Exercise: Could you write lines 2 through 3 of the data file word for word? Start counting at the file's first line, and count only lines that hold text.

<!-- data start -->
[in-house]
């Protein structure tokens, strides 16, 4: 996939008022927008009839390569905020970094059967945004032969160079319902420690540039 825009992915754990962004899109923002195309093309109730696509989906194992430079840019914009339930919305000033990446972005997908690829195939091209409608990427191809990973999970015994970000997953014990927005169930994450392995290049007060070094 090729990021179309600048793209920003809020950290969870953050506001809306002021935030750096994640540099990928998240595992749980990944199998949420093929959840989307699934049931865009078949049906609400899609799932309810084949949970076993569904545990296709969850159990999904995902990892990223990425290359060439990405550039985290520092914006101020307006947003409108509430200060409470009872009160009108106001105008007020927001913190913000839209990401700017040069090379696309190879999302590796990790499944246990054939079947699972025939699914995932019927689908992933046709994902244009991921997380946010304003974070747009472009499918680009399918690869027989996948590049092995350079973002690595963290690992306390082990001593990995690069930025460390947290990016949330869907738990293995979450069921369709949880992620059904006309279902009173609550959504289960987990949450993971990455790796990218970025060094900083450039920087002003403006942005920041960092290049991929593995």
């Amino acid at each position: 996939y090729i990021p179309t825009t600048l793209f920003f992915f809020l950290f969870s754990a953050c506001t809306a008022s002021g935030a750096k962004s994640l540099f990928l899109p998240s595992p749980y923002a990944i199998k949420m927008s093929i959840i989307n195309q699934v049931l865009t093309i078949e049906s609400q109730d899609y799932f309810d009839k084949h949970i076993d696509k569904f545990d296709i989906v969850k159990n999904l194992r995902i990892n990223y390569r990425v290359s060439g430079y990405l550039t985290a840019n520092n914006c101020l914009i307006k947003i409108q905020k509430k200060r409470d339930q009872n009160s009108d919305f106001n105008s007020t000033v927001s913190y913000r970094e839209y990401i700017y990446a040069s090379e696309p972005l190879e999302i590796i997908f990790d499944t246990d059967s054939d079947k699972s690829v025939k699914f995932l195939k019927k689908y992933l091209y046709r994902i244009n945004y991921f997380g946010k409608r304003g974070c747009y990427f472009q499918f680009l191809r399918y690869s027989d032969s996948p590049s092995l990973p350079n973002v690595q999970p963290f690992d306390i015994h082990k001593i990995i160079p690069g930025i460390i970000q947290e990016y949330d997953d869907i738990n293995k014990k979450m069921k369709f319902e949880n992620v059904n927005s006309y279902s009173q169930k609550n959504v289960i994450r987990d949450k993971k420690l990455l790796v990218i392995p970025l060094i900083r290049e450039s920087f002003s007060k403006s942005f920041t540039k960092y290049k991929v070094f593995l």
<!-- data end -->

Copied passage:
């Protein structure tokens, strides 16, 4: 996939008022927008009839390569905020970094059967945004032969160079319902420690540039 825009992915754990962004899109923002195309093309109730696509989906194992430079840019914009339930919305000033990446972005997908690829195939091209409608990427191809990973999970015994970000997953014990927005169930994450392995290049007060070094 090729990021179309600048793209920003809020950290969870953050506001809306002021935030750096994640540099990928998240595992749980990944199998949420093929959840989307699934049931865009078949049906609400899609799932309810084949949970076993569904545990296709969850159990999904995902990892990223990425290359060439990405550039985290520092914006101020307006947003409108509430200060409470009872009160009108106001105008007020927001913190913000839209990401700017040069090379696309190879999302590796990790499944246990054939079947699972025939699914995932019927689908992933046709994902244009991921997380946010304003974070747009472009499918680009399918690869027989996948590049092995350079973002690595963290690992306390082990001593990995690069930025460390947290990016949330869907738990293995979450069921369709949880992620059904006309279902009173609550959504289960987990949450993971990455790796990218970025060094900083450039920087002003403006942005920041960092290049991929593995």
């Amino acid at each position: 996939y090729i990021p179309t825009t600048l793209f920003f992915f809020l950290f969870s754990a953050c506001t809306a008022s002021g935030a750096k962004s994640l540099f990928l899109p998240s595992p749980y923002a990944i199998k949420m927008s093929i959840i989307n195309q699934v049931l865009t093309i078949e049906s609400q109730d899609y799932f309810d009839k084949h949970i076993d696509k569904f545990d296709i989906v969850k159990n999904l194992r995902i990892n990223y390569r990425v290359s060439g430079y990405l550039t985290a840019n520092n914006c101020l914009i307006k947003i409108q905020k509430k200060r409470d339930q009872n009160s009108d919305f106001n105008s007020t000033v927001s913190y913000r970094e839209y990401i700017y990446a040069s090379e696309p972005l190879e999302i590796i997908f990790d499944t246990d059967s054939d079947k699972s690829v025939k699914f995932l195939k019927k689908y992933l091209y046709r994902i244009n945004y991921f997380g946010k409608r304003g974070c747009y990427f472009q499918f680009l191809r399918y690869s027989d032969s996948p590049s092995l990973p350079n973002v690595q999970p963290f690992d306390i015994h082990k001593i990995i160079p690069g930025i460390i970000q947290e990016y949330d997953d869907i738990n293995k014990k979450m069921k369709f319902e949880n992620v059904n927005s006309y279902s009173q169930k609550n959504v289960i994450r987990d949450k993971k420690l990455l790796v990218i392995p970025l060094i900083r290049e450039s920087f002003s007060k403006s942005f920041t540039k960092y290049k991929v070094f593995l």